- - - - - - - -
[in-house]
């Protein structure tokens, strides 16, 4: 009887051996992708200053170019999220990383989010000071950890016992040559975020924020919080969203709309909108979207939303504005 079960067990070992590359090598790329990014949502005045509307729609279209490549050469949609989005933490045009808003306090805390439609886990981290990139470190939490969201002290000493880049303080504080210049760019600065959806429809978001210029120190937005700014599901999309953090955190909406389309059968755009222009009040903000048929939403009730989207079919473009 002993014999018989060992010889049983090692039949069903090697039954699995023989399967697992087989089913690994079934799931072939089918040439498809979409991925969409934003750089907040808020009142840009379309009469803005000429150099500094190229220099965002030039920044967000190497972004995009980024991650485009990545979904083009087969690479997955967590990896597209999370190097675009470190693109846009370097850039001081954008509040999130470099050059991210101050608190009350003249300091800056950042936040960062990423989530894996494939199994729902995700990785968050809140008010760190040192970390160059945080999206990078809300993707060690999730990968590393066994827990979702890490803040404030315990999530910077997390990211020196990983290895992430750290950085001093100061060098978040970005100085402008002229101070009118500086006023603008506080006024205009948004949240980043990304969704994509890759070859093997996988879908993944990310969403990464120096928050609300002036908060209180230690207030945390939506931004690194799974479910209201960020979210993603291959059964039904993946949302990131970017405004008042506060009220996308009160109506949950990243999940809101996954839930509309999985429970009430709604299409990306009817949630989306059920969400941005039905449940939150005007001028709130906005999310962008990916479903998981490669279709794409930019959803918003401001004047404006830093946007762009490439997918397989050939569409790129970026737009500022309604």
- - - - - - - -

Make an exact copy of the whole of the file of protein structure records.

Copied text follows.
[in-house]
């Protein structure tokens, strides 16, 4: 009887051996992708200053170019999220990383989010000071950890016992040559975020924020919080969203709309909108979207939303504005 079960067990070992590359090598790329990014949502005045509307729609279209490549050469949609989005933490045009808003306090805390439609886990981290990139470190939490969201002290000493880049303080504080210049760019600065959806429809978001210029120190937005700014599901999309953090955190909406389309059968755009222009009040903000048929939403009730989207079919473009 002993014999018989060992010889049983090692039949069903090697039954699995023989399967697992087989089913690994079934799931072939089918040439498809979409991925969409934003750089907040808020009142840009379309009469803005000429150099500094190229220099965002030039920044967000190497972004995009980024991650485009990545979904083009087969690479997955967590990896597209999370190097675009470190693109846009370097850039001081954008509040999130470099050059991210101050608190009350003249300091800056950042936040960062990423989530894996494939199994729902995700990785968050809140008010760190040192970390160059945080999206990078809300993707060690999730990968590393066994827990979702890490803040404030315990999530910077997390990211020196990983290895992430750290950085001093100061060098978040970005100085402008002229101070009118500086006023603008506080006024205009948004949240980043990304969704994509890759070859093997996988879908993944990310969403990464120096928050609300002036908060209180230690207030945390939506931004690194799974479910209201960020979210993603291959059964039904993946949302990131970017405004008042506060009220996308009160109506949950990243999940809101996954839930509309999985429970009430709604299409990306009817949630989306059920969400941005039905449940939150005007001028709130906005999310962008990916479903998981490669279709794409930019959803918003401001004047404006830093946007762009490439997918397989050939569409790129970026737009500022309604």